Bairro Alto

Bairro Alto


Bairro Alto (literally the upper quarter in Portuguese) is an area of central Lisbon.

It functions as a residential, shopping and entertainment district: it is the heart of the Portuguese capital’s nightlife, attracting its youth. Lisbon’s Punk, Gay, Metal, Goth, Hip Hopand Reggae scenes, all count the Bairro as their home, given the specialization of its clubs and bars.

Although fado, Portugal’s national music still survives in the new nightlife, the crowds in the Bairro Alto area are a multicultural mix of cultures and entertainment.

The Bairro Alto was born as a response to the social and economic transformation in Lisbon in the second half of the 15th century.  Commercial development caused the growth in the population, and an associated expansion of construction within the medieval walled city. It was this phenomenon that resulted in the urbanization process of the Bairro Alto district, in two distinct phases.

The first phase began in 1487, after the death of Guedelha Palaçano, an influential figure in the kingdom: his widow transferred lands situated on the western limit of the city to the Kings equerry, Filipe Gonçalves.  The land rights for these lands were sold in 1498 to the nobleman Luís de Atouguia.

Between 1499 and 1502 various royal letters, signed by King Manuel, indicated that there was a need to demolish the balconies and varandas that occupied public spaces in the district. This was part of a package of legislative reforms issued to improve the image of the city. A similar royal charter in 1500, was issued with the objective of transforming the free lands that still existed with the old walls. These initiatives lead to the first urbanization, named Vila Nova do Olival (around 1502), situated around the old Convent of the Trinity, using a series of administrative tools and proceedings that would, later, be used in the creation of the Bairro Alto.

In 1505, the construction of the new royal palace, resulted in the move of the Court to the riverfront, and extended the city until the Cais do Sodré.

Around 1513, the first move to divide the lands of the Bairro Alto began, under the approval of Lopo Atouguia, Bartolomeu de Andrade and his wife Francisca Cordovil, received permission to section-off plots for the construction of houses. The new urbanization would be designated Vila Nova de Andrade. After the establishment of a grid network of roads, the first houses began to be built, with the majority popping-up south of the Portas de Santa Catarina in 1514. The remainder of the homes also began occupying plots along Rua das FloresRua do CaboRua do Castelo, the consecutively namedRua PrimeiraSegunda and Terceira, in addition to the Rua da Barroca do Mar. By 1527, there were a total of 408 buildings in the area, totall 1600 inhabitants.

During the 1530s, the agglomeration began to spread towards the old Estrada de Santos (now theCalçada do Combro), tracing or following to the north of this route, where it encountered Rua da RosaRua da AtalaiaRua dos Calafates (now Rua Diário de Notícias), Rua das GáveasRua do Norteand Rua de São Roque.

The 1531 earthquake resulted in a need to increase the number of residential homes, speeding the growth of the Bairro.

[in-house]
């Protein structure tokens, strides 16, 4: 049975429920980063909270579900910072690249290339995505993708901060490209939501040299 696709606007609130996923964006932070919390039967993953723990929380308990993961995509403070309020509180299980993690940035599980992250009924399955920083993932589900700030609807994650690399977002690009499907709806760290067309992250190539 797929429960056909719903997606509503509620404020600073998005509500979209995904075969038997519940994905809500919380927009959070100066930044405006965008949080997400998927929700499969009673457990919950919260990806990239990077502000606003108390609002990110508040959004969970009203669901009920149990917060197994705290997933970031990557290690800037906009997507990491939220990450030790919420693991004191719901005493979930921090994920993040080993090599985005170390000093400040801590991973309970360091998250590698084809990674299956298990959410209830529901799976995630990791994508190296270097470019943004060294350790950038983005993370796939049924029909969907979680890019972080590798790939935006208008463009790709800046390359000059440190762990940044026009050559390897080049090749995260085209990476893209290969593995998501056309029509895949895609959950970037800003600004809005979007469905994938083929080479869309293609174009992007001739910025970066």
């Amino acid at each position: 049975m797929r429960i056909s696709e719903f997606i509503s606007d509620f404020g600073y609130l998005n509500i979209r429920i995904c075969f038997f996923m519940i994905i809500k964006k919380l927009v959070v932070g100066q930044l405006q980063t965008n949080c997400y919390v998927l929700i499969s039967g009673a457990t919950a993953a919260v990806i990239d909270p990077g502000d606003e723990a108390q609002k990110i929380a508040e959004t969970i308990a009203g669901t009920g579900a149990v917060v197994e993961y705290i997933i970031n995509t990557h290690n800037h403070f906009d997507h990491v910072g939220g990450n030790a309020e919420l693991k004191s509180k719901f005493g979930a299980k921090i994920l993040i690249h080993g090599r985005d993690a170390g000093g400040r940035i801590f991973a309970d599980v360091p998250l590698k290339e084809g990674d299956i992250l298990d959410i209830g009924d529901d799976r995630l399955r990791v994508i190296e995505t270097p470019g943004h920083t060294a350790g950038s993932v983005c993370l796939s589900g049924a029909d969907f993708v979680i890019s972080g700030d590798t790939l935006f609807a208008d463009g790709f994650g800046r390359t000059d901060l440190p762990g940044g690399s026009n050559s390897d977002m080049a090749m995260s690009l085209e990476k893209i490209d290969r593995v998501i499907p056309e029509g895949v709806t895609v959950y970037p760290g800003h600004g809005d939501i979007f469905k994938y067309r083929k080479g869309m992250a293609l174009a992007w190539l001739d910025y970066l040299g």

The first Jesuits arrived in Portugal in 1540.

In 1551, the civil parishes of Mártires and Loreto included 2464 homes and 20132 inhabitants.

The second phase of urbanization in the Bairro Alto began around 1553, with the implantation of theSociety of Jesus (Portuguese: Companhia de Jesus) in the civil parish of São Roque, initiating a period of polarized growth, due to their presence. At that time, the zone to the north of Estrada de Santos began being referred to as the Bairro Alto de São Roque.[1] This new phase, growth extended from São Roque until the terrains of the Palace of the Counts of Avintes to the north, limited by theRua de São BoaventuraRua do LoureiroRua da Cruz and Rua Formosa (actually Rua do Século).

In 1559, the civil parish of Santa Catarina was created. Less than a decade later, the Largo de São Roque was formed, and the beginning of the construction of new church and residences of the Society of Jesus were initiated. The enlargement of the route between the Portas de Catarina andLargo de São Roque would occur in 1569, becoming known as the Rua Larga de São Roque.

The civil parish of Encarnação was formed in 1679.

Although the Bairro was not significantly affected by the 1755 Lisbon earthquake, the Marquess of Pombal developed plans to restructure the urban fabric between the Bairro Alto and Baixa, which included standardizing the largos, squares and roads. Between 1760 and 1780, was the beginning of the renovation/remodelling of the roads Rua de São RoqueRua de Calhariz and Rua do Século, that included the widening of the routes and construction of new buildings.

Around the 19th century, the northern limites of the Bairro, including the zone around São Pedro de Alcântara until Príncipe Real were delimited. The area was consolidated with the construction of a group of diverse buildings and specifically rental properties.  The block that existed between Rua da Rosa and the Travessa do Tijolo came to condition activity in the neighborhood, including the establishment of various newspapers, of which O Bola still remains. In 1880, the municipal council decided to widen the Rua dos Moinhos do Vento (now the Rua de São Pedro de Alcântara), expropriating lands and buildings that restricted its expansion.


In 1881, lots pertaining to the Count of Soure in the Alto do Longo area of the Bairro were opened to the public. This zone maintained a semi-rural character, with single-storey houses and courtyards, until the alteration of Rua D. Pedro V (the old Estrada da Cotovia), when the construction of four- and five-storey homes came to eliminate these early residences.